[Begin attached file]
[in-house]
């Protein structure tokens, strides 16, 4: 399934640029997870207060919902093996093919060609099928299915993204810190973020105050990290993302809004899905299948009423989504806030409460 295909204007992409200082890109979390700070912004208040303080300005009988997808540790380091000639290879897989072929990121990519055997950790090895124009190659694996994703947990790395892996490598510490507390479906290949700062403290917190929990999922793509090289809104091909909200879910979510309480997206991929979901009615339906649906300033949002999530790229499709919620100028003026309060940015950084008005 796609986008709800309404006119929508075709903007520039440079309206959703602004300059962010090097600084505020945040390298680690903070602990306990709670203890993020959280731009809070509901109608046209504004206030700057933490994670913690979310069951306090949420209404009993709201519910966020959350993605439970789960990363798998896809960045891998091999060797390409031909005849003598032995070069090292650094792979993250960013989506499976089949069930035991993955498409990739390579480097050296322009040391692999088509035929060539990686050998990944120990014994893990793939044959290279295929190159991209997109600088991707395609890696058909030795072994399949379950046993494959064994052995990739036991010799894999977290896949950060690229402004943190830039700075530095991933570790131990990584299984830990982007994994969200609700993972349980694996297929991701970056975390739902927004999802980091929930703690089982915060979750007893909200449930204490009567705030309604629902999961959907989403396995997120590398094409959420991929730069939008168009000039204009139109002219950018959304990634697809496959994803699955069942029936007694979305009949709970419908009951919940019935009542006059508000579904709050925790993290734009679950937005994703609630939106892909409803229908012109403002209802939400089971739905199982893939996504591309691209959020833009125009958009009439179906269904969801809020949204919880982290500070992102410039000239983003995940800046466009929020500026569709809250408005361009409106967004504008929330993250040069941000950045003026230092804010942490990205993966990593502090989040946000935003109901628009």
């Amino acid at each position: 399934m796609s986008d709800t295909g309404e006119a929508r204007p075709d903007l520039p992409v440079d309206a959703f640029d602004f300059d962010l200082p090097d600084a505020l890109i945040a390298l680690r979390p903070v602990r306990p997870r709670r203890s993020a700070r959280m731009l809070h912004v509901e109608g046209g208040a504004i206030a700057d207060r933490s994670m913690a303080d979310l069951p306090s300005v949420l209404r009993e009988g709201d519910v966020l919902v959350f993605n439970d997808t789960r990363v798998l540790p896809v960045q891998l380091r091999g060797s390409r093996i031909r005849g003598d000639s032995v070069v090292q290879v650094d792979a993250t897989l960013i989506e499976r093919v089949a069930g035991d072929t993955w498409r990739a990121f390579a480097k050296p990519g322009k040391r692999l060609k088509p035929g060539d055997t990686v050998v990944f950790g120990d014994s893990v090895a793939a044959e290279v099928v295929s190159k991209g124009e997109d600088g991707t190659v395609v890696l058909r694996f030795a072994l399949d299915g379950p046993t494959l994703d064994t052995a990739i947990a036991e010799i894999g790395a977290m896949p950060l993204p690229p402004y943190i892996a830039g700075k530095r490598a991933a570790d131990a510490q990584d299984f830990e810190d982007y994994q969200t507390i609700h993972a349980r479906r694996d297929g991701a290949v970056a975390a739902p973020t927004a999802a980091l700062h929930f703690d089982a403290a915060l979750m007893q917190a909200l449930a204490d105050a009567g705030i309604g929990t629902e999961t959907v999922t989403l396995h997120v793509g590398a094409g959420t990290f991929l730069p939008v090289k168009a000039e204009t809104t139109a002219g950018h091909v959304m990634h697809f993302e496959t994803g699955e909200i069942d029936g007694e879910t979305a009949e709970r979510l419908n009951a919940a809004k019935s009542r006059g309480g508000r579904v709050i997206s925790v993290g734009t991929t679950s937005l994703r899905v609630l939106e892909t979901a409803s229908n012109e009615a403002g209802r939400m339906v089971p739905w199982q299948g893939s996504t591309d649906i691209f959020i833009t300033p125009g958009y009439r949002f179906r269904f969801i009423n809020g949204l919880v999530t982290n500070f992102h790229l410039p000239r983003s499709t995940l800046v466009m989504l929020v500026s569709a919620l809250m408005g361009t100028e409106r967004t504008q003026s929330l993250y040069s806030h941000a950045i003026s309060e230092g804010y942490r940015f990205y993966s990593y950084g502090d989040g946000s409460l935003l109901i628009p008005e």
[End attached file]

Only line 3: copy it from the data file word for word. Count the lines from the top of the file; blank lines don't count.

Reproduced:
């Amino acid at each position: 399934m796609s986008d709800t295909g309404e006119a929508r204007p075709d903007l520039p992409v440079d309206a959703f640029d602004f300059d962010l200082p090097d600084a505020l890109i945040a390298l680690r979390p903070v602990r306990p997870r709670r203890s993020a700070r959280m731009l809070h912004v509901e109608g046209g208040a504004i206030a700057d207060r933490s994670m913690a303080d979310l069951p306090s300005v949420l209404r009993e009988g709201d519910v966020l919902v959350f993605n439970d997808t789960r990363v798998l540790p896809v960045q891998l380091r091999g060797s390409r093996i031909r005849g003598d000639s032995v070069v090292q290879v650094d792979a993250t897989l960013i989506e499976r093919v089949a069930g035991d072929t993955w498409r990739a990121f390579a480097k050296p990519g322009k040391r692999l060609k088509p035929g060539d055997t990686v050998v990944f950790g120990d014994s893990v090895a793939a044959e290279v099928v295929s190159k991209g124009e997109d600088g991707t190659v395609v890696l058909r694996f030795a072994l399949d299915g379950p046993t494959l994703d064994t052995a990739i947990a036991e010799i894999g790395a977290m896949p950060l993204p690229p402004y943190i892996a830039g700075k530095r490598a991933a570790d131990a510490q990584d299984f830990e810190d982007y994994q969200t507390i609700h993972a349980r479906r694996d297929g991701a290949v970056a975390a739902p973020t927004a999802a980091l700062h929930f703690d089982a403290a915060l979750m007893q917190a909200l449930a204490d105050a009567g705030i309604g929990t629902e999961t959907v999922t989403l396995h997120v793509g590398a094409g959420t990290f991929l730069p939008v090289k168009a000039e204009t809104t139109a002219g950018h091909v959304m990634h697809f993302e496959t994803g699955e909200i069942d029936g007694e879910t979305a009949e709970r979510l419908n009951a919940a809004k019935s009542r006059g309480g508000r579904v709050i997206s925790v993290g734009t991929t679950s937005l994703r899905v609630l939106e892909t979901a409803s229908n012109e009615a403002g209802r939400m339906v089971p739905w199982q299948g893939s996504t591309d649906i691209f959020i833009t300033p125009g958009y009439r949002f179906r269904f969801i009423n809020g949204l919880v999530t982290n500070f992102h790229l410039p000239r983003s499709t995940l800046v466009m989504l929020v500026s569709a919620l809250m408005g361009t100028e409106r967004t504008q003026s929330l993250y040069s806030h941000a950045i003026s309060e230092g804010y942490r940015f990205y993966s990593y950084g502090d989040g946000s409460l935003l109901i628009p008005e």